The National Council for Research on Women (NCRW) has released a book outlining how the tax system affects women. According to the NCRW, Taxes ARE A Women's Issue: Reframing the Debate "demonstrates how women benefit from services paid for by taxes- but also how they are adversely affected by the ways in which taxes are currently collected."
Written by Mimi Abramovitz, of Hunter College School of Social Work and the Graduate Center of the City University of New York, and Sandra Morgen, of the Center for the Study of Women in Society at the University of Oregon, the report acknowledges that there is no quick fix for the inequities of the tax system. However, the authors state that it is imperative to work toward a solution that would involve all taxpayers in "creating a safe, just, and economically sound nation."
A number of factors, including lower wages than men and more unpaid labor, mean that recent tax policies have had a harmful effect on many women, who make up "63 percent of the lowest one-fifth on the income scale but only 41 percent of those in the highest fifth," notes Dr. Morgen. NCRW President Linda Basch stated, "We need an equitable tax system and one that is based on the realities and not the myths of women's lives."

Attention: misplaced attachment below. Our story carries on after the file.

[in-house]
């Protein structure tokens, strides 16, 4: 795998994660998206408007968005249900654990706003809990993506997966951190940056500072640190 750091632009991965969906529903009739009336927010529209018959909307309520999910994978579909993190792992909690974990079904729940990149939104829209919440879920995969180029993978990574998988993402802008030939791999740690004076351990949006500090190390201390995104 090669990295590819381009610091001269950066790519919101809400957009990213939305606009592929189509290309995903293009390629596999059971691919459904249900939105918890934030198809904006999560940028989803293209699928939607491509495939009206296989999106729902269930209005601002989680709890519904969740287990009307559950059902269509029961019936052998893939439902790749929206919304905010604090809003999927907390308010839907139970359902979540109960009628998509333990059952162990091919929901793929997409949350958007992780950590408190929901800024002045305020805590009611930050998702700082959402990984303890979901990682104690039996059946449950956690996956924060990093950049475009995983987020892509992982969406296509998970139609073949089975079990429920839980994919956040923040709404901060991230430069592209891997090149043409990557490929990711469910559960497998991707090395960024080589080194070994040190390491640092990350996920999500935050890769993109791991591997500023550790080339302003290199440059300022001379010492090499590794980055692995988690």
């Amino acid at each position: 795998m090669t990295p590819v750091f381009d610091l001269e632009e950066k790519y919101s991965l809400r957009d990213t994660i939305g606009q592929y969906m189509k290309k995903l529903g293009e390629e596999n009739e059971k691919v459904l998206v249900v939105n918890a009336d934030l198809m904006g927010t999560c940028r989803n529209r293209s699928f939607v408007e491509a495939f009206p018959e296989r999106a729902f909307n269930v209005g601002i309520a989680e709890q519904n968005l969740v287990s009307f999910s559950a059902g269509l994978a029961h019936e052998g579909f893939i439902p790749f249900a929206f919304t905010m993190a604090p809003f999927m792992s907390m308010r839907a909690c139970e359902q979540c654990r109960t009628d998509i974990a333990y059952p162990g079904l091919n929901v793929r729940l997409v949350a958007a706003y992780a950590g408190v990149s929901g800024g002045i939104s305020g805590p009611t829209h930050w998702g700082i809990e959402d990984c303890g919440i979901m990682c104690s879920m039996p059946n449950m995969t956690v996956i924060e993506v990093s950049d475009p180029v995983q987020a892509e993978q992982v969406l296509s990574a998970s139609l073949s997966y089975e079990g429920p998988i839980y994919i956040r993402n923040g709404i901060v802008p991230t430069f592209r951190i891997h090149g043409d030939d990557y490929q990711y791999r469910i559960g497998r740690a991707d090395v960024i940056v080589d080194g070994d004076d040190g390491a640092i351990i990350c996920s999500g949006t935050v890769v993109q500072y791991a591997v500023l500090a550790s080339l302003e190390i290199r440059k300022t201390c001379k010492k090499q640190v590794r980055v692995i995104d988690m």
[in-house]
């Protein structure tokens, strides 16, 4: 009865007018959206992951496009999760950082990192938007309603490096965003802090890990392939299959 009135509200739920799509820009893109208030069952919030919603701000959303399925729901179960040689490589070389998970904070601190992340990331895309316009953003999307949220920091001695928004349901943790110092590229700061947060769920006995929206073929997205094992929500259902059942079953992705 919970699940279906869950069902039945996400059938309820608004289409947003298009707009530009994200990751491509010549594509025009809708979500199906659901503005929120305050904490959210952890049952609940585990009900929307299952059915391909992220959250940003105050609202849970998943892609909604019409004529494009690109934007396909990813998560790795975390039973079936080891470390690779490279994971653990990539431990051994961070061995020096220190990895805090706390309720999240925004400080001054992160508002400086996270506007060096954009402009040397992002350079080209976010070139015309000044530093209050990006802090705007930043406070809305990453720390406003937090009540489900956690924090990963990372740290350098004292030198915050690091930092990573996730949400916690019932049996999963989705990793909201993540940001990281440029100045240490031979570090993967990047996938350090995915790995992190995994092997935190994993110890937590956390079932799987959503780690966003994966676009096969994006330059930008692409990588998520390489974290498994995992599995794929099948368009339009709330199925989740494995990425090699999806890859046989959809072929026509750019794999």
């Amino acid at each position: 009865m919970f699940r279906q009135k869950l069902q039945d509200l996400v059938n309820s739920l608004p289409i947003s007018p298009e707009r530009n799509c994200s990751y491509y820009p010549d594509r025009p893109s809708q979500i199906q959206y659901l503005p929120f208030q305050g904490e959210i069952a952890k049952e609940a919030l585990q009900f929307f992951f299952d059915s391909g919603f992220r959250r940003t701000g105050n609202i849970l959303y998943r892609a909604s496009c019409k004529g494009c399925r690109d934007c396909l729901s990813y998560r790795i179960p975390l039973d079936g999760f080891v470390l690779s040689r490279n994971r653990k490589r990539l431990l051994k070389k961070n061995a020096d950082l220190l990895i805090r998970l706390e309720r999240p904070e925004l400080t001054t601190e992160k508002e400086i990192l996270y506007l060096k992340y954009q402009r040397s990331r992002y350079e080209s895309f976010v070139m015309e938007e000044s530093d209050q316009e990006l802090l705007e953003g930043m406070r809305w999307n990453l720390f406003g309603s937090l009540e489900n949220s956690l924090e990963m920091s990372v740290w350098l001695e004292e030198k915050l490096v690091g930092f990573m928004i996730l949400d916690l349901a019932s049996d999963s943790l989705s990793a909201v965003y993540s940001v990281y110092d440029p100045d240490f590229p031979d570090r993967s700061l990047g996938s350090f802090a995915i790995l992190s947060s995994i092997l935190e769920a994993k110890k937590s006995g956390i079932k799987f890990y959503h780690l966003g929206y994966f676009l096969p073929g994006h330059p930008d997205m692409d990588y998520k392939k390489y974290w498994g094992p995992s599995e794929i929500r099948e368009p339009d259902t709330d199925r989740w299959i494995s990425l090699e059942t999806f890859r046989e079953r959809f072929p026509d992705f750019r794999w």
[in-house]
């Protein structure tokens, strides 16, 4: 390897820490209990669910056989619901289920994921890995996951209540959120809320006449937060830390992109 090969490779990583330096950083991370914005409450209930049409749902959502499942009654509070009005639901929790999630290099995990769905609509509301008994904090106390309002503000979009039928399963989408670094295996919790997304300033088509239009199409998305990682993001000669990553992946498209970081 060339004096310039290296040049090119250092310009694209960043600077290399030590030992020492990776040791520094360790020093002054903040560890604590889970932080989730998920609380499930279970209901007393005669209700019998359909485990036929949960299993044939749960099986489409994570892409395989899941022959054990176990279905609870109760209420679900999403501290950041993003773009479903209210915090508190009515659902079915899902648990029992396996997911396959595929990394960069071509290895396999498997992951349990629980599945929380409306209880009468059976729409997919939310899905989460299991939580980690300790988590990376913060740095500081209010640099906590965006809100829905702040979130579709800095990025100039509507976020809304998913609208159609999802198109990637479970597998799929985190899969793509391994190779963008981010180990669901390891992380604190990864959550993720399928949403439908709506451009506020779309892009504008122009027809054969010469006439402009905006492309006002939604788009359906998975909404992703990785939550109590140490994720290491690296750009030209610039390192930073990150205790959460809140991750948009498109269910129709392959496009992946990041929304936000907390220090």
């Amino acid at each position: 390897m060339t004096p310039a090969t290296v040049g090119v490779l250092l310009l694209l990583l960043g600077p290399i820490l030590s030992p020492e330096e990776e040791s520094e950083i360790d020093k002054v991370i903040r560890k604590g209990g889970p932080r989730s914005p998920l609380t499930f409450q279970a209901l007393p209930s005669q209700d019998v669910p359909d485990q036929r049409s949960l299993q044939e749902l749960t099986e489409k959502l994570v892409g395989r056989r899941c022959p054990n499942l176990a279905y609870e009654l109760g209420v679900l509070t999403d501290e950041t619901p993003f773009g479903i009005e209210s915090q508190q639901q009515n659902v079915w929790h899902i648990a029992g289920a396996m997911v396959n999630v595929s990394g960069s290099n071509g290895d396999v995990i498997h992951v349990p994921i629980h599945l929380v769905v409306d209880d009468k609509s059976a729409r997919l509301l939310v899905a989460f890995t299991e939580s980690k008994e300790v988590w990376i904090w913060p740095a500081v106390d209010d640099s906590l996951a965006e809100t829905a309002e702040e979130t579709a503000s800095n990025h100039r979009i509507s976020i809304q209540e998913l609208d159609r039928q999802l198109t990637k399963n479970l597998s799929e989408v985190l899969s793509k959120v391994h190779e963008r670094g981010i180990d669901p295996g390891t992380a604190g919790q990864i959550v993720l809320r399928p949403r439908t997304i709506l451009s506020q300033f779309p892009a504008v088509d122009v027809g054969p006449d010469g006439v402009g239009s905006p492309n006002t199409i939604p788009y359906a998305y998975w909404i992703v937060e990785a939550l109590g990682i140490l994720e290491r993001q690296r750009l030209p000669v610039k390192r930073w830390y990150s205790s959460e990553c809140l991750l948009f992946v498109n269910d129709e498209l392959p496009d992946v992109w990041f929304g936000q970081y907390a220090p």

8/26/2015 Saudi Women Prepare to Vote for the First Time - The fight for gender equality is making slow but notable progress in Saudi Arabia, where women will be allowed to vote for the first time in upcoming December elections.
This shift in Saudi law came in 2011, when a royal decree announced that women would be allowed to vote and run in local elections beginning in December of 2015. . . .
8/25/2015 Fraternity Signs Promote Rape Culture, Elicit Outrage - Old Dominion University (ODU) in Virginia is receiving national attention for a fraternity's vulgar and offensive signs that were on display as first-year students moved into their dorms.
The signs, which were hung on fraternity Sigma Nu and displayed derogatory messages for incoming female students- and their mothers- have since been removed, and the University has promised disciplinary action. . . .